• Provide links to any registration/preregistration websites. One of the greatest challenges individuals face is knowing how to register or where to show up to receive a vaccine. Registration websites can be confusing for some users. Simply knowing where to begin can be difficult. So, create prominent links to guide people to make certain they are able to sign-up to get vaccines once they are eligible. If there are local pharmacies or mass vaccination sites, be sure to provide that information along with a list of any documents and information required of residents to get vaccinated.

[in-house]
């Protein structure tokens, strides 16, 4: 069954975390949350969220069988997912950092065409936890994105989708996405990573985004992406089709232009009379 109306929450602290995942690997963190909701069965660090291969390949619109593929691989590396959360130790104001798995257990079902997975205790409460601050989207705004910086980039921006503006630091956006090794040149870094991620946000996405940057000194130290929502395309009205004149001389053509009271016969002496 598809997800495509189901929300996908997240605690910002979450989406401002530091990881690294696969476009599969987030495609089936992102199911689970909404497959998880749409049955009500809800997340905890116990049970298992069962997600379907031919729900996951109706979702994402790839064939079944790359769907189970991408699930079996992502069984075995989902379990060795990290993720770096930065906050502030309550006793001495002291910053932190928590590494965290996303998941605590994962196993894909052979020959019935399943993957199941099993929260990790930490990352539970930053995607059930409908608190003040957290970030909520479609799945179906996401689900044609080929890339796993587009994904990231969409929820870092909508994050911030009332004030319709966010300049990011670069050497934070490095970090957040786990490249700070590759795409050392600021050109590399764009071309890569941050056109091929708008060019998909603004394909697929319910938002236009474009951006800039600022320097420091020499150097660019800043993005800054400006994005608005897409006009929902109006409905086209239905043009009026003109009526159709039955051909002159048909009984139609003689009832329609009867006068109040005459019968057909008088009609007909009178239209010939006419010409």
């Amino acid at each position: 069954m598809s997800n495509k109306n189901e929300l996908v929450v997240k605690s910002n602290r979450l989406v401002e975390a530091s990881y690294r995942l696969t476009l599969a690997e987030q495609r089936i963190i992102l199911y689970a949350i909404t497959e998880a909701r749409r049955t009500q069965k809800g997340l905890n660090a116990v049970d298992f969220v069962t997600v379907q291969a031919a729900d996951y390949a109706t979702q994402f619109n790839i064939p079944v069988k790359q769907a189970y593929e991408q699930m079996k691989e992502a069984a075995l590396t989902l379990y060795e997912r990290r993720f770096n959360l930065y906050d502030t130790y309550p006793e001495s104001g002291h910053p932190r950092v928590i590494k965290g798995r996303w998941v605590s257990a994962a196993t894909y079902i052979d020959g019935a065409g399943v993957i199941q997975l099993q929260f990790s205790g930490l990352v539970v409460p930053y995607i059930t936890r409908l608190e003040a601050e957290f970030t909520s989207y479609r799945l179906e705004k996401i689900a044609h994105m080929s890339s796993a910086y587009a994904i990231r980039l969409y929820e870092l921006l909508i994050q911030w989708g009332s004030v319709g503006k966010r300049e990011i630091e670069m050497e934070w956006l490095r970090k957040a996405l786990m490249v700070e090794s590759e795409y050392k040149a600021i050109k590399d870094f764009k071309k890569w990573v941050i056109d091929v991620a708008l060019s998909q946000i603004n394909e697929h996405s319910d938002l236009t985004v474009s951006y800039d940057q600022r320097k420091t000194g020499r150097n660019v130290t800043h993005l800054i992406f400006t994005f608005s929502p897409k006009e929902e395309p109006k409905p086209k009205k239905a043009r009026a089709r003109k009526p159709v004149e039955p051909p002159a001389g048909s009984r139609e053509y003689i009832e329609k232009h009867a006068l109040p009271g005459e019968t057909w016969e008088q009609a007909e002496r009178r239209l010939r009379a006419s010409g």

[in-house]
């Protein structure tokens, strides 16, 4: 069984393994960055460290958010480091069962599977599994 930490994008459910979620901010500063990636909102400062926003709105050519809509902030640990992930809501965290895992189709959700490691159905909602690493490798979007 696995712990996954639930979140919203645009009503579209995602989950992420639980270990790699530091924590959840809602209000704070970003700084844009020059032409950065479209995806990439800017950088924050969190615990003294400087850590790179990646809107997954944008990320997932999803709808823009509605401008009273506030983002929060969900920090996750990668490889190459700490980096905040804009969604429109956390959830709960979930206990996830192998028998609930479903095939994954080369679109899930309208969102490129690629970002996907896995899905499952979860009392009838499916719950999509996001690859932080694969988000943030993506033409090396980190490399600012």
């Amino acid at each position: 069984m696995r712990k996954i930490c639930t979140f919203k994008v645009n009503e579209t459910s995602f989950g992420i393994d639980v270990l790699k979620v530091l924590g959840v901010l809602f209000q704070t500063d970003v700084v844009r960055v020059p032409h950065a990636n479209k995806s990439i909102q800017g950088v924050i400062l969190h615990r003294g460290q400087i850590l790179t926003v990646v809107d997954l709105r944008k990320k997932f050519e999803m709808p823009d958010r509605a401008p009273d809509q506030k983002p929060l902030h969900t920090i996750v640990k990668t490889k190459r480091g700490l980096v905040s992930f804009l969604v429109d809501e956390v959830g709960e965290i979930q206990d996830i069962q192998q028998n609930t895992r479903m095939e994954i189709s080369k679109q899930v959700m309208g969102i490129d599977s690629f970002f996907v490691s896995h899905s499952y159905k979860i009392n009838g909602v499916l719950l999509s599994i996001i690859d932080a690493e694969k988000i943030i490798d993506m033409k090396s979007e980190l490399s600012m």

3. Engage on social media 

Use your influence and credibility to reach a broader audience by sharing links and information on government social media accounts and personal social media accounts. Share or retweet content from state agencies and local government departments. Encourage government employees to do the same. The goal is simply to provide access to information, not to tell the public what behaviors they should engage in. As a member of the government, your followers trust that the information you provide is credible. They are more likely to share and like the content, which increases the reach of the information to individuals outside of the local government network. So, be active and intentional in distributing information.  

4. Collaborate with others